February 13, 2018 / 11:23 AM / 3 months ago

Lower defence output saw Russia undershoot GDP target in 2017

MOSCOW (Reuters) - A drop in Russian defence sector spending contributed to a surprise slump in the economy at the end of 2017, analysts and officials said, which has dampened an expected economic recovery before the March presidential election.

Russian S-400 Triumph medium-range and long-range surface-to-air missile systems drive during the Victory Day parade, marking the 71st anniversary of the victory over Nazi Germany in World War Two, at Red Square in Moscow, Russia, May 9, 2016. REUTERS/Grigory Dukor/Files

Russia’s oil-dependent economy was seen officially as growing by at least 2 percent last year, bringing welcome relief to voters still feeling the pinch of a two-year recession ahead of the March 18 vote.

But data from the state statistics service this month showed gross domestic product (GDP) grew only by 1.5 percent in 2017 after industrial output - a major component - unexpectedly fell 3.6 percent year-on-year in November.

Industry analysts and government officials, some of whom spoke on condition of anonymity because they were not authorised to talk to the media, told Reuters the collapse in industrial output was caused by a slowdown in Russian defence spending.

Some of the people Reuters spoke to have access to official data on defence spending which covers expenditure on arms and equipment and which the government does not make publicly available.

“We have lived through a rather serious economic downturn in the second half of 2017,” said Kirill Tremasov, who previously ran the economy ministry’s forecasting department and is now head of research at Loko-Invest.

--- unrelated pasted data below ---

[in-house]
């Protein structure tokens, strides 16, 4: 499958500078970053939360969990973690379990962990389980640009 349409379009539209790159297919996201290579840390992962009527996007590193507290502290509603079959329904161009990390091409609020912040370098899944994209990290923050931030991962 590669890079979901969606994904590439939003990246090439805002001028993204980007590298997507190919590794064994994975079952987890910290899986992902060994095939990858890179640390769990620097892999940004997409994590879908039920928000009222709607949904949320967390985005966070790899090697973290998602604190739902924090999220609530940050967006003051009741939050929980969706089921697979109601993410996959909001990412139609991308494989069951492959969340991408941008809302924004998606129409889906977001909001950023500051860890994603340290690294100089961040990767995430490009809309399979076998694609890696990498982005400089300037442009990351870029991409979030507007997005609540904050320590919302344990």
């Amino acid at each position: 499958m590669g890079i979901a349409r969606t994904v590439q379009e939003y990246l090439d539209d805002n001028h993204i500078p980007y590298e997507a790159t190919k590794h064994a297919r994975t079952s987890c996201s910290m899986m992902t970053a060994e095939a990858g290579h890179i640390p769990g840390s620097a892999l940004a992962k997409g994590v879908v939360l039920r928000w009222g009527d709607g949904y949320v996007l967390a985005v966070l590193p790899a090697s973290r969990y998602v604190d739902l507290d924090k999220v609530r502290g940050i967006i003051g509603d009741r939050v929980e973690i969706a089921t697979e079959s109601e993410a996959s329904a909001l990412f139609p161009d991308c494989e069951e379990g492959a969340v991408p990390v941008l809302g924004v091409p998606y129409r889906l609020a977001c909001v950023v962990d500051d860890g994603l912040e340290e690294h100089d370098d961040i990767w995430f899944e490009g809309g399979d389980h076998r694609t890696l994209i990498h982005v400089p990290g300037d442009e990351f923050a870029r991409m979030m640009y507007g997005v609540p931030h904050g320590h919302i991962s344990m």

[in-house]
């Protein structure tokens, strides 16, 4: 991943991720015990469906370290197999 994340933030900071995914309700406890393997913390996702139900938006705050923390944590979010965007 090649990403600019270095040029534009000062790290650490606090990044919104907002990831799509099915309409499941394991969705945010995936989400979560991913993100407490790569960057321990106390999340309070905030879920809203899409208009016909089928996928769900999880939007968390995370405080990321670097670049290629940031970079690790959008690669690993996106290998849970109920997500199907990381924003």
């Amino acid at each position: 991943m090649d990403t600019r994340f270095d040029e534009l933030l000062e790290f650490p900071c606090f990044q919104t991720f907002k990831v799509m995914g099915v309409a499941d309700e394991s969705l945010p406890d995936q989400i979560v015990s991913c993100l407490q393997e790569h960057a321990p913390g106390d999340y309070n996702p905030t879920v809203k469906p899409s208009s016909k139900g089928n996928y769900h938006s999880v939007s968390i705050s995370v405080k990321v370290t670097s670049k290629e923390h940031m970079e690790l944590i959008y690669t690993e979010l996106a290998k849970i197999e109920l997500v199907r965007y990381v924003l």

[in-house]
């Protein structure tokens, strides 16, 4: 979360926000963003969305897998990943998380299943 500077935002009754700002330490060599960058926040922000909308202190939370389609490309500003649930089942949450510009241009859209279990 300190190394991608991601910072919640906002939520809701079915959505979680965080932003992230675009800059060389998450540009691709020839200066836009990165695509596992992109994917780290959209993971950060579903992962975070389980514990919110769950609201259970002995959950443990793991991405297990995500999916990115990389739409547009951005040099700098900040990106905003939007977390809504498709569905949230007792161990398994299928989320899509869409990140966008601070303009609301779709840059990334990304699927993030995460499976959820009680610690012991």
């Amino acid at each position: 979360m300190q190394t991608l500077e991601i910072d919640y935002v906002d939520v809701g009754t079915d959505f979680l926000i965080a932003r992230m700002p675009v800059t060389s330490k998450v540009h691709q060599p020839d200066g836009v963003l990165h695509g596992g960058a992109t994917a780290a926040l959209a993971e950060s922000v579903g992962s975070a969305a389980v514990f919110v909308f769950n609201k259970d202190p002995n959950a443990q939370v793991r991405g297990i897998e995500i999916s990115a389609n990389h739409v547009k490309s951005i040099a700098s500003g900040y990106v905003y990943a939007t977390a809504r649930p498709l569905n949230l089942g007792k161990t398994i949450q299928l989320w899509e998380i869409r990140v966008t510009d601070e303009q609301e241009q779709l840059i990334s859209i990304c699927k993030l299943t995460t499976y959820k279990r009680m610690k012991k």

“There was a slump in industrial output, apparently in the defence sector, which was affected by a fall in state defence procurement,” he said.

The fall in defence spending appeared to be a technical hiatus as the government switches from one procurement programme to another.

The previous defence order programme ended at the end of 2017 and the new one, to run from 2018 to 2027, has yet to be signed off by Putin.

Exact defence spending figures are a state secret in Russia, but military officials have said the government planned to spend more than 1.4 trillion roubles ($24.15 billion) in 2017.

A government official said overall state spending on defence orders was lower in 2017 than the previous year.

“In the second half of the year, everything connected to the military - aviation, ship-building, and non-public spending - fell very severely,” he said.

SECRET SPENDING

The economy ministry said the fall in GDP in late 2017 was driven in particular by lower nuclear fuel output and the “production of other transport vehicles and machinery.”

The industry and trade ministry did not address a question about the impact of defence production on the fall in industrial output, but said the decline was caused by a number of factors, including a global deal to reduce oil output and unseasonably warm weather.

“It would not be right or correct to talk now about some kind of long-term tendencies in industrial production,” the ministry said, reiterating a forecast for 1.5-2 percent growth this year.

Andrei Klepach, a former official at the economy ministry and now chief economist at state development bank VEB, said investment in the categories of ‘state management and military security’ fell 38 percent in the third quarter after growing 52 percent in the second quarter, in year-on-year terms.

That was reflected in a fall in production of military equipment, among other areas, he said. Klepach declined to elaborate further on the breakdown as the information is classified.

An analyst at a major state bank in Moscow said state spending on the defence sector totalled 3.1 percent of GDP in 2017, down from 4.4 percent in the previous year.

“Industrial output did not accelerate in late 2017 as there was no support from state defence procurement,” he said. The defence ministry did not reply to a Reuters request seeking a comment.

($1 = 57.9655 roubles)

Additional reporting by Gleb Stolyarov and Polina Nikolskaya; Writing by Jack Stubbs; Editing by Katya Golubkova and Richard Balmforth

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